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The Decline and Fall of Everton FC

By Dave Roberts :  04/02/2011 :  Comments (26) :
While not attempting to deny that Kenwright deserves a lot of the criticism he gets on this site and elsewhere, two factors, however, have to be borne in mind.

Firstly, it is hardly his fault that he is not a billionaire. So criticising him because he is 'skint' is a little ludicrous.

Secondly, the predicament the club finds itself in now is a legacy of dismal fiscal management that transcends decades and not only the period of his own tenure. Let's not forget that Everton FC were perhaps the first beneficiary of a mega-rich sugar daddy in John Moores. The financial clout and relative success that was brought to the club at the time was totally wasted by a boardroom that lacked any vision, sense of investment and a will to prepare for the future.

Take the stadium for example. If a little purposeful and thoughtful development had been planned and financed over the years, improvements made stand by stand, season by season, then we would already have a perfectly acceptable and modernised site, perhaps the equal of Villa Park or Old Trafford (though perhaps smaller than the latter).

Instead, we had thoughtless 'modernisations' like the main stand which completely failed to meet the needs of a club and a board with vision and with progress in mind. The old Park End had to go, but its replacement was little more than a replica of a similar stand at Tranmere and could never hope to influence positively the direction of the club. Apart from new roofs some years ago, Bullens Road and the Gwladys Street are virtually as built from before WWII apart from screwing down some plastic seating.

Why is it also true that periods of success for the team inevitably end in collapse followed by a spell in the depths, even to the point of flirting with relegation from time to time? The reason is the same: a lack of vision and a failure to see the importance of ongoing investment, season by season. It was as if the board at any given time had a belief that Everton FC had a right to be successful and that it always would be without having the nous to appreciate that this is not the case.

Once John Moores's cash was no longer on offer, the whole edifice collapsed save for that brief period in the eighties when Howard Kendall stumbled across a team that gelled like no other while possessing no superstars, no 'world class' players and no significantly expensive signings.

Could we keep that going? No, we could not... and for precisely the same reason. Heysel did have a hand in that, but that is not the whole story. Even during that period, while Everton started to shrink, other clubs started to grow. From being one of the Big Five at the onset of the Premier League, we are now nowhere to be seen.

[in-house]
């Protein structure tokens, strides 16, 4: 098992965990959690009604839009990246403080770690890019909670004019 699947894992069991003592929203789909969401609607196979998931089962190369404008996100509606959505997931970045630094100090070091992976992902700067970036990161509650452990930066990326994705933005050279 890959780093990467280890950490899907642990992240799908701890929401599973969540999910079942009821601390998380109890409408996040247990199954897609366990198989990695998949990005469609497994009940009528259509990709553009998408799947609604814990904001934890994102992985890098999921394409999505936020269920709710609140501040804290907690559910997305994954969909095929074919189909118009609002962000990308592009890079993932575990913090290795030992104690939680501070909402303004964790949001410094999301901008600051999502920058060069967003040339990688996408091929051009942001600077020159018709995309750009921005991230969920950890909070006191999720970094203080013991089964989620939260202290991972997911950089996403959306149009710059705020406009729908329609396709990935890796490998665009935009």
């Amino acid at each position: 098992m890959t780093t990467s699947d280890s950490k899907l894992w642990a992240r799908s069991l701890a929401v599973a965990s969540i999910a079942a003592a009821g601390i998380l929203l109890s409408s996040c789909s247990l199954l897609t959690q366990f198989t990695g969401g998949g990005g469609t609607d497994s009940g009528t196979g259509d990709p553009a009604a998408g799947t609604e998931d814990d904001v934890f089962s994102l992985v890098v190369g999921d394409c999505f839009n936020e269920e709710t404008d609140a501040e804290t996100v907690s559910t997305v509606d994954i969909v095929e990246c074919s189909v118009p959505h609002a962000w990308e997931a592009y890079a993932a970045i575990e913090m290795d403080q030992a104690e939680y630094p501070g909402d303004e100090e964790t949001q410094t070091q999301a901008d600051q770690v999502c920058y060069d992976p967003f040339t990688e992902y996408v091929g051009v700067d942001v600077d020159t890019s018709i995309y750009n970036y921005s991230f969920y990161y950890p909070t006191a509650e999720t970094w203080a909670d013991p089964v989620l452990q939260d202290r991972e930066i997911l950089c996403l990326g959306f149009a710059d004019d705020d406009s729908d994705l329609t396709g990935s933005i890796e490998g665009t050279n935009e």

This persistent failure to build on success in a way that other clubs have been able to do is a constant thorn in the side of the club's history at least in my living memory which stretches back to the late fifties.

For all his faults, Bill Kenwright is carrying the can for that just as we are. If Boards in the past had possessed just a little vision, just a little more wisdom, then the poor state of the stadium would have been addressed a long time ago and without any expensive one-off rebuilds or redevelopments. The stadium would no longer be an impediment to investment and accordingly, the club's financial situation would not be so precipitous.

To illustrate my point about the lack of will to invest in the playing side of things, perhaps a little story will do that best. While it is true that Alan Ball did not want to leave Everton, he had become disillusioned with the club. He recognised that the 69-70 League Championship-winning side needed strengthening and he was disappointed at the club's response. The club believed that there were many years of success in that team and no significant investment was required. He became somewhat unpopular within the club for pursuing and verbalising his views (even to the pint of training alone at times) and this unpopularity ultimately led to his sale to Arsenal.

I have it on good authority that this story is true but, whether it is true or not, within the space of a couple of years we went from Alan Ball to Bernie the Bolt and once again we were down in the customary depths after an all-too-short period of success and beautiful football.

Don't blame Kenwright alone because the problem is fucking perennial. I've lived with it for 50 years.

Reader Comments

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Gavin Ramejkis
1   Posted 04/02/2011 at 12:24:50

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Dave, BK was on Johnson's board and since he took over, which has been more than a decade, he hasn't developed any sort of business plan for the club.